According to our hypothesis, AEA-induced antinociception seems to be easily reproduced when it is vectored to vanilloid substrates where only desensitization must be avoided. In other words, controlling the amount of endovanilloid that stimulates TRPV1 receptors, AEA will ultimate provoke antinociception. In contrast, aiming at studying CB1-mediated antinociception, one must take into account the complex neurophysiology of the CB substrates within the dPAG, where both glutamatergic and GABAergic neurons express CB1 receptors. In addition, it seems that while present results unmasks exogenous AEA antinociceptive effects after CB1 blockade in the PAG, FAAH inhibitors unravel endogenous AEA effects intra-vlPAG that might be pro- or antinociceptive depending on the doses (Maione et al., 2006).

Noteworthy, in Exp.1 the dosage of AEA (0.5–50 pmol) was a bit disconnected to that used for capsaicin (0.01–1 nmol). On the one hand, it might weaken our study in view of their different affinities for TRPV1 (AEA displays lower affinity to TRPV1 than capsaicin) and therefore a higher dosage of AEA and a lower dosage of capsaicin than those employed in the present study should have been considered. However, on the other hand, it strengthens the fact that a very low dose of AEA was able to induce antinociception via TRPV1 under local CB1 blockade (Exp. 2), corroborating the hypothesis that depending on the substrates (i.e., TRPV1 or CB1) AEA might provoke a clear and potent antinociceptive effect.

Finally, it is likely that a broader range of AEA doses on Exp. 3 would possibly reveal a different outcome of this compound acting preferentially on CB substrates, since the doses of AEA determine the proper CB1-mediated effects. However, analyzing the effects in Exp. 2, present data suggest an interesting approach to address exogenous AEA effects on nociception (i.e., vectoring AEA to act preferentially on vanilloid substrates) and eventually allowing promising clinical trials which until now does not seem to translate to humans the potential of CB compounds (e.g., AEA) in pain management.

As far as we know, present results are the first to demonstrate antinociceptive effects of exogenous AEA injected into the dPAG specifically in an acute pain test, i.e., tail-flick test. So far, only endogenous AEA has been investigated in the modulation of nociception. In conclusion, present study revealed an antinociceptive effect of exogenous AEA injected into the dPAG only when CB1 receptors were antagonized, suggesting an important role of AEA in the vanilloid substrates that modulate acute pain within this midbrain area of mice. Therefore, it makes relevant to investigate further approaches considering the role of AEA binding specifically in vanilloid substrates as a potential new methodology to address acute pain on basic research and perhaps clinical trials.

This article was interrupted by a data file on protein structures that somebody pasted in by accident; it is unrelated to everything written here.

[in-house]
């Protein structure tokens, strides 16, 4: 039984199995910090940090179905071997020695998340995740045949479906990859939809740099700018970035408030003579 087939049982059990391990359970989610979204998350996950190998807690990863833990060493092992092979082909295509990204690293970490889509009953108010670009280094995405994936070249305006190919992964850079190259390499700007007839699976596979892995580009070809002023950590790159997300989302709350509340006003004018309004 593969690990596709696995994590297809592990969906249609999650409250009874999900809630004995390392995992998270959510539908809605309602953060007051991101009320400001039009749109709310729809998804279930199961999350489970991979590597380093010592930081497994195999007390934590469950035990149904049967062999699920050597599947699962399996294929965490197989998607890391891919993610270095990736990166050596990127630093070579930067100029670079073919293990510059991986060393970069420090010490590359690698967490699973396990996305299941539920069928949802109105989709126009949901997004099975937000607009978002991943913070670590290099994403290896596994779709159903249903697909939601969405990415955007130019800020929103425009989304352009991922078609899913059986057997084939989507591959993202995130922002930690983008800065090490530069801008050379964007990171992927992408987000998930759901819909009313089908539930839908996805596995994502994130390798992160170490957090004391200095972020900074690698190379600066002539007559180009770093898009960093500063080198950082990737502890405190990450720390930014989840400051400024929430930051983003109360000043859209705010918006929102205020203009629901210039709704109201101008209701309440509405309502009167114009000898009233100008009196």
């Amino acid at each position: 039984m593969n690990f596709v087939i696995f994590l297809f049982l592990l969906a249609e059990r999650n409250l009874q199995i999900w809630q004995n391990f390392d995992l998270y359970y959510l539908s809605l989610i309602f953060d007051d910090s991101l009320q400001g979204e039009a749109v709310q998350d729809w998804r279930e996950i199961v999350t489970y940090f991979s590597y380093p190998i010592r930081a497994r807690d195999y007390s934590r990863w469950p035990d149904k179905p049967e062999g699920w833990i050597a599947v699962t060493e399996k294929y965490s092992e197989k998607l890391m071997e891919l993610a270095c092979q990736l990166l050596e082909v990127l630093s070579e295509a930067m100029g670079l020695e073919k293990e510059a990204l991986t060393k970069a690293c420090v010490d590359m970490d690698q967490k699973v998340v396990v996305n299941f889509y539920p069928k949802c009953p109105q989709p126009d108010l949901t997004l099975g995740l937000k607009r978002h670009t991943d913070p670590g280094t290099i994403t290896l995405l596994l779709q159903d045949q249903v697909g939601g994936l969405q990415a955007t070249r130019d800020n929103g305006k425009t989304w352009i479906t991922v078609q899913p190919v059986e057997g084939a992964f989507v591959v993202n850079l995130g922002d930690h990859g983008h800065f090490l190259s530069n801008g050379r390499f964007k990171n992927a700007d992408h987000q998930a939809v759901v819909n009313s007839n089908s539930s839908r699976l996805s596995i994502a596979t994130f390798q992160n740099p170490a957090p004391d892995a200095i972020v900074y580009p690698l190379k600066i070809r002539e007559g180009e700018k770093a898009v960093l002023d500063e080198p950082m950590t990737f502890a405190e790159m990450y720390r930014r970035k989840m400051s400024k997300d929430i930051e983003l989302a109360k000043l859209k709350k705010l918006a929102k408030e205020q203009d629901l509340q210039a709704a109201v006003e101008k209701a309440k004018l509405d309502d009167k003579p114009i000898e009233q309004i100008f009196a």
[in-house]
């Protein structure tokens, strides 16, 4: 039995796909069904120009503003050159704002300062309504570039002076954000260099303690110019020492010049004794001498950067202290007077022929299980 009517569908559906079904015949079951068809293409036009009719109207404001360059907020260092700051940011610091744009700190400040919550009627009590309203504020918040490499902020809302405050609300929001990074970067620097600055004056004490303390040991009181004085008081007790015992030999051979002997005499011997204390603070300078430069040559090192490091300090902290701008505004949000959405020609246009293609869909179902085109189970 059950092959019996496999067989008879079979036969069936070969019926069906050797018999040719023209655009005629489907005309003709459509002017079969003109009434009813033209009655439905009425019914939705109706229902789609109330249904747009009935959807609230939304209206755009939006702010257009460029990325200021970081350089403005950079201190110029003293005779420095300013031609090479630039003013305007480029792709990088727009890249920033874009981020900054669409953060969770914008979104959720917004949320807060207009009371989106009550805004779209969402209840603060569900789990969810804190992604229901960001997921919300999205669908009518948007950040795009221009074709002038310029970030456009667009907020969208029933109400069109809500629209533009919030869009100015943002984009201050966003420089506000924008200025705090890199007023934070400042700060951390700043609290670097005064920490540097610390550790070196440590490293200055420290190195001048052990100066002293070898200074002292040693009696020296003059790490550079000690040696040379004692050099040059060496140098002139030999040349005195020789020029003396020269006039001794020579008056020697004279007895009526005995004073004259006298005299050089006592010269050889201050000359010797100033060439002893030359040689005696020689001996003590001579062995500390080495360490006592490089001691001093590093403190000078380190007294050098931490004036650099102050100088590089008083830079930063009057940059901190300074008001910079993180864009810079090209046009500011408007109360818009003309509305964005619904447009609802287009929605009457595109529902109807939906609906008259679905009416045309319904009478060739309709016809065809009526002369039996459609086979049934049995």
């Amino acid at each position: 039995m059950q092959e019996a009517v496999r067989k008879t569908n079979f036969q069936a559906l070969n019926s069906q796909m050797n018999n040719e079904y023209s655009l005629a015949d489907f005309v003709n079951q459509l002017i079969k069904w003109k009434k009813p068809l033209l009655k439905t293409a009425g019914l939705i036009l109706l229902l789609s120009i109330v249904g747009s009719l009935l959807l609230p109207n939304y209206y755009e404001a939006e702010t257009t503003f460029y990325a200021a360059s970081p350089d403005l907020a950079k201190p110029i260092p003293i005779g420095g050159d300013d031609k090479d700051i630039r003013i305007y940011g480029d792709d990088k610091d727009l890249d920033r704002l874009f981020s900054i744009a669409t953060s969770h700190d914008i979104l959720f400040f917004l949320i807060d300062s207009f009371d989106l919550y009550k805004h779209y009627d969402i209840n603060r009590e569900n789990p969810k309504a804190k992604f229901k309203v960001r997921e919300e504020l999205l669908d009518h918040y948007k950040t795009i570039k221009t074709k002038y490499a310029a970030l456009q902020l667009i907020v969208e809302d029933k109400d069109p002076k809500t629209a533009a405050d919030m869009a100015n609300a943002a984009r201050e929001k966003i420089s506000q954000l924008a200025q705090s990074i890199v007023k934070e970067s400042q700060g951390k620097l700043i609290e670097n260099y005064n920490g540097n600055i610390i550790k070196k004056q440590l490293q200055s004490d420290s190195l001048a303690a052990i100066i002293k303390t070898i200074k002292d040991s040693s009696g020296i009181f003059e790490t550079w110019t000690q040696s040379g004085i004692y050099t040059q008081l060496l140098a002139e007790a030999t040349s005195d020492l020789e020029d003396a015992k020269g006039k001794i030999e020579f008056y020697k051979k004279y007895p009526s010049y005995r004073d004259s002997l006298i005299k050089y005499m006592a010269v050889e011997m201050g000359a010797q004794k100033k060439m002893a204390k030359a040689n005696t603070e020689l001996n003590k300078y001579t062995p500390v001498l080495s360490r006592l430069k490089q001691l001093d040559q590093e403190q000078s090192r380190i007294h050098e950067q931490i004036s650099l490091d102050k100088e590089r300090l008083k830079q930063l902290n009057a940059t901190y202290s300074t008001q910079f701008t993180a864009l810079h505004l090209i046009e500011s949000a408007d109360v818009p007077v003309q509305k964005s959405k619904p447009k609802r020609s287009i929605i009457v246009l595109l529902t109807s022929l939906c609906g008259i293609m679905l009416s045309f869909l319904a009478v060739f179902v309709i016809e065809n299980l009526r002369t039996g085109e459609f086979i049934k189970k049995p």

Author Contributions

DM and RN-d-S designed the study. DM performed the acquisition, data analysis, and drafted the manuscript. DM, RN-d-S, KG and TS participated in interpretation of data and critically revised the manuscript for important intellectual content. DM, RN-d-S, KG and TS approved the manuscript in its final version.


This work was supported by the CNPq (proc. 478696/2013-2 and 306556/2015-4), FAPESP (proc. 2013/01283-6, 2013/06764-2, and 2013/03445-3), and PADC/FCF/Ar-UNESP.

Conflict of Interest Statement

The authors declare that the research was conducted in the absence of any commercial or financial relationships that could be construed as a potential conflict of interest.


We thank Elisabete Zocal Paro Lepera and Rosana Finoti Pupim Silva for their excellent technical assistance.


Baptista-de-Souza, D., Di Cesare Mannelli, L., Zanardelli, M., Micheli, L., Nunes-De-Souza, R. L., Canto-De-Souza, A., et al. (2014). Serotonergic modulation in neuropathy induced by oxaliplatin: effect on the 5HT2C receptor. Eur. J. Pharmacol. 735, 141–149. doi: 10.1016/j.ejphar.2014.04.028

PubMed Abstract | CrossRef Full Text | Google Scholar

Barann, M., Molderings, G., Bruss, M., Bonisch, H., Urban, B. W., and Gothert, M. (2002). Direct inhibition by cannabinoids of human 5-HT3A receptors: probable involvement of an allosteric modulatory site. Br. J. Pharmacol. 137, 589–596. doi: 10.1038/sj.bjp.0704829

PubMed Abstract | CrossRef Full Text | Google Scholar